What differences are detected by superiority trials or ruled out by noninferiority trials? A cross-sectional study on a random sample of two-hundred two-arms parallel group randomized clinical trials
Division of Clinical Epidemiology, University Hospitals of Geneva and Faculty of Medicine, University of Geneva, Geneva, Switzerland
BMC Medical Research Methodology 2010, 10:93 doi:10.1186/1471-2288-10-93Published: 15 October 2010
The smallest difference to be detected in superiority trials or the largest difference to be ruled out in noninferiority trials is a key determinant of sample size, but little guidance exists to help researchers in their choice. The objectives were to examine the distribution of differences that researchers aim to detect in clinical trials and to verify that those differences are smaller in noninferiority compared to superiority trials.
Cross-sectional study based on a random sample of two hundred two-arm, parallel group superiority (100) and noninferiority (100) randomized clinical trials published between 2004 and 2009 in 27 leading medical journals. The main outcome measure was the smallest difference in favor of the new treatment to be detected (superiority trials) or largest unfavorable difference to be ruled out (noninferiority trials) used for sample size computation, expressed as standardized difference in proportions, or standardized difference in means. Student t test and analysis of variance were used.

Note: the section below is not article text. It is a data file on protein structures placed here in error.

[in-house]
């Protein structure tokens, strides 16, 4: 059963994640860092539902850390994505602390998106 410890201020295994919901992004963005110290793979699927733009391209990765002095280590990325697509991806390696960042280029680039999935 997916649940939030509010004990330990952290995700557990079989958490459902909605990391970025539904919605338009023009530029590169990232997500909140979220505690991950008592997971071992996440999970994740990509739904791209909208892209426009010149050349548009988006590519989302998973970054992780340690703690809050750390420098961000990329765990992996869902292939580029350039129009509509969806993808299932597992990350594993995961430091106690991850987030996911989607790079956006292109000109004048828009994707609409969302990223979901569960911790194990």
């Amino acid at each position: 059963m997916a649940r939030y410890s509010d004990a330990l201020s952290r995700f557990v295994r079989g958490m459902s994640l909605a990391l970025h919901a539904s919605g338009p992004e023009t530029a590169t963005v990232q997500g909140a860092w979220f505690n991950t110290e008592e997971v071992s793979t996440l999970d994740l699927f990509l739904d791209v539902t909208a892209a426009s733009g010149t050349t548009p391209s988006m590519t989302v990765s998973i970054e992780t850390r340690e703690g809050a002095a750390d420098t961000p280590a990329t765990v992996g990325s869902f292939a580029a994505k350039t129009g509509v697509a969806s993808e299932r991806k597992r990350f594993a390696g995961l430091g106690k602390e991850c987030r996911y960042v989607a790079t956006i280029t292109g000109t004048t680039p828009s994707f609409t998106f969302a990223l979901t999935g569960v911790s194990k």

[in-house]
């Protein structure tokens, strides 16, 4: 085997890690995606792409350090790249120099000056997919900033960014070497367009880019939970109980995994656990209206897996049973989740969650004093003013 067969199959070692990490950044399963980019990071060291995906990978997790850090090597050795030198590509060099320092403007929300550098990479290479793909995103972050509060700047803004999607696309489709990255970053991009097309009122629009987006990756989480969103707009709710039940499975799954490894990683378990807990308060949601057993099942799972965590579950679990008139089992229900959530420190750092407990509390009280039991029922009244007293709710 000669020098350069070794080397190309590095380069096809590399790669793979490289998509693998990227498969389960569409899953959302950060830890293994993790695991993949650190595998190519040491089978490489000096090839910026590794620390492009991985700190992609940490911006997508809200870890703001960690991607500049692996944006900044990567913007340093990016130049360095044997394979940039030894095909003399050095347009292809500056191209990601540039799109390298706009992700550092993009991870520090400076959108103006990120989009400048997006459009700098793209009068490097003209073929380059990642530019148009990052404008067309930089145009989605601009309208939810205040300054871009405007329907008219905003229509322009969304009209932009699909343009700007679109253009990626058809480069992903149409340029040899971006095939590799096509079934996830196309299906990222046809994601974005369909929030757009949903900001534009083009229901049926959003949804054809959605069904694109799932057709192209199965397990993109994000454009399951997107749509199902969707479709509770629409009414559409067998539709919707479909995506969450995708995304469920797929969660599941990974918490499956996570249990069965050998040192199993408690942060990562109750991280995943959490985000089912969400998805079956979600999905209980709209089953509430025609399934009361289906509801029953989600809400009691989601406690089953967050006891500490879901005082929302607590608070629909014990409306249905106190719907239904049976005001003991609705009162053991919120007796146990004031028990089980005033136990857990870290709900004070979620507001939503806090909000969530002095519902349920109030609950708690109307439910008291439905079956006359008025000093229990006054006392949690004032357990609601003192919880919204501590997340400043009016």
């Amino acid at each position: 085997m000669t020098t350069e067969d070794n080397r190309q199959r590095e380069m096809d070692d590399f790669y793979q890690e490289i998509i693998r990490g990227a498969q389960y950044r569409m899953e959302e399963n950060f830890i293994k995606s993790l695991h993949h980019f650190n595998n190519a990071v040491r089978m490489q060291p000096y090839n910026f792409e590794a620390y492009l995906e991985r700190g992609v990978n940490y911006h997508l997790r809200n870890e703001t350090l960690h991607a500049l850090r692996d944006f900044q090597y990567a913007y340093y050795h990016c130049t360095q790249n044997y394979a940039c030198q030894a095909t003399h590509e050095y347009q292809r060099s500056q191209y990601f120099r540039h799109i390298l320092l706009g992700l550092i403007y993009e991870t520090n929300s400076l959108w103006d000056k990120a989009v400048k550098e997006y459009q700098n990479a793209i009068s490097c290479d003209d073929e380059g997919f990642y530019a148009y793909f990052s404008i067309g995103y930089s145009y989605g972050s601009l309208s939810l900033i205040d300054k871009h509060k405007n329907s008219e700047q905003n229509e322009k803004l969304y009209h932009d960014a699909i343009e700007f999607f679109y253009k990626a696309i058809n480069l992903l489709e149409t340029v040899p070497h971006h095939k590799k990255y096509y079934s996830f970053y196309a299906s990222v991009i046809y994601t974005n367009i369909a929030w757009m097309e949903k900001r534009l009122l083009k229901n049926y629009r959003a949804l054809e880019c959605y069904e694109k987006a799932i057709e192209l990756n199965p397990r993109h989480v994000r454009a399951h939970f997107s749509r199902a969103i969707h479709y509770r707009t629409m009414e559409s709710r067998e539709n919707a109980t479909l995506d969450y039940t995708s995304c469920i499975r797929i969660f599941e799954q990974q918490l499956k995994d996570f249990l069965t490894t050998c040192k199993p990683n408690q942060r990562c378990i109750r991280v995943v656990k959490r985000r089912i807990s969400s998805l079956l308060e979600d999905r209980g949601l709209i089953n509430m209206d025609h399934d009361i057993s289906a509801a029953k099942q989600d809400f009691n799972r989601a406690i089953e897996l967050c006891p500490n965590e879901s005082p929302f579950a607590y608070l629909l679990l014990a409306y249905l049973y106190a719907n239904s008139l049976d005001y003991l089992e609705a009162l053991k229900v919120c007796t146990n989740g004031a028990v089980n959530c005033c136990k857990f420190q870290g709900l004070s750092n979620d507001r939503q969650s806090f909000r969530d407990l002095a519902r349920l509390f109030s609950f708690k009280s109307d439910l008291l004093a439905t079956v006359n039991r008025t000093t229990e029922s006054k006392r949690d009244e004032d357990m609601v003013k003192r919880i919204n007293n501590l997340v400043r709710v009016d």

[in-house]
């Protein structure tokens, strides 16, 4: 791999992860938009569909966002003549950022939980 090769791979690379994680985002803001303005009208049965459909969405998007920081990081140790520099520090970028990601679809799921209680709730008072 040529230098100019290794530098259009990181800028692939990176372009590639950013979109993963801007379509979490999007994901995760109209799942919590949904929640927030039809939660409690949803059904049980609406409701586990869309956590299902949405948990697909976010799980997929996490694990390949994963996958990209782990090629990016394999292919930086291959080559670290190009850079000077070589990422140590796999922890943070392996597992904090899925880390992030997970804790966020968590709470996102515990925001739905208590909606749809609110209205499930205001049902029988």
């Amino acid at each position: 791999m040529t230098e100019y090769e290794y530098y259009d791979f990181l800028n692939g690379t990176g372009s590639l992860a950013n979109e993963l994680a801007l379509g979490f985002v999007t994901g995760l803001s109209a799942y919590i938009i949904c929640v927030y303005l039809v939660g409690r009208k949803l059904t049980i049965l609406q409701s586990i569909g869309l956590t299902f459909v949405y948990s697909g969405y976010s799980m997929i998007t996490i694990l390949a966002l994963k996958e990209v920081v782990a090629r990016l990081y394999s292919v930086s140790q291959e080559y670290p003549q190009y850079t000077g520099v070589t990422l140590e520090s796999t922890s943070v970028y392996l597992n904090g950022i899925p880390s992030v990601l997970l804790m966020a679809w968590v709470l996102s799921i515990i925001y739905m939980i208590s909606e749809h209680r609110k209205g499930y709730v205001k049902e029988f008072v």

The differences to be detected or ruled out varied considerably from one study to the next; e.g., for superiority trials, the standardized difference in means ranged from 0.007 to 0.87, and the standardized difference in proportions from 0.04 to 1.56. On average, superiority trials were designed to detect larger differences than noninferiority trials (standardized difference in proportions: mean 0.37 versus 0.27, P = 0.001; standardized difference in means: 0.56 versus 0.40, P = 0.006). Standardized differences were lower for mortality than for other outcomes, and lower in cardiovascular trials than in other research areas.
Superiority trials are designed to detect larger differences than noninferiority trials are designed to rule out. The variability between studies is considerable and is partly explained by the type of outcome and the medical context. A more explicit and rational approach to choosing the difference to be detected or to be ruled out in clinical trials may be desirable.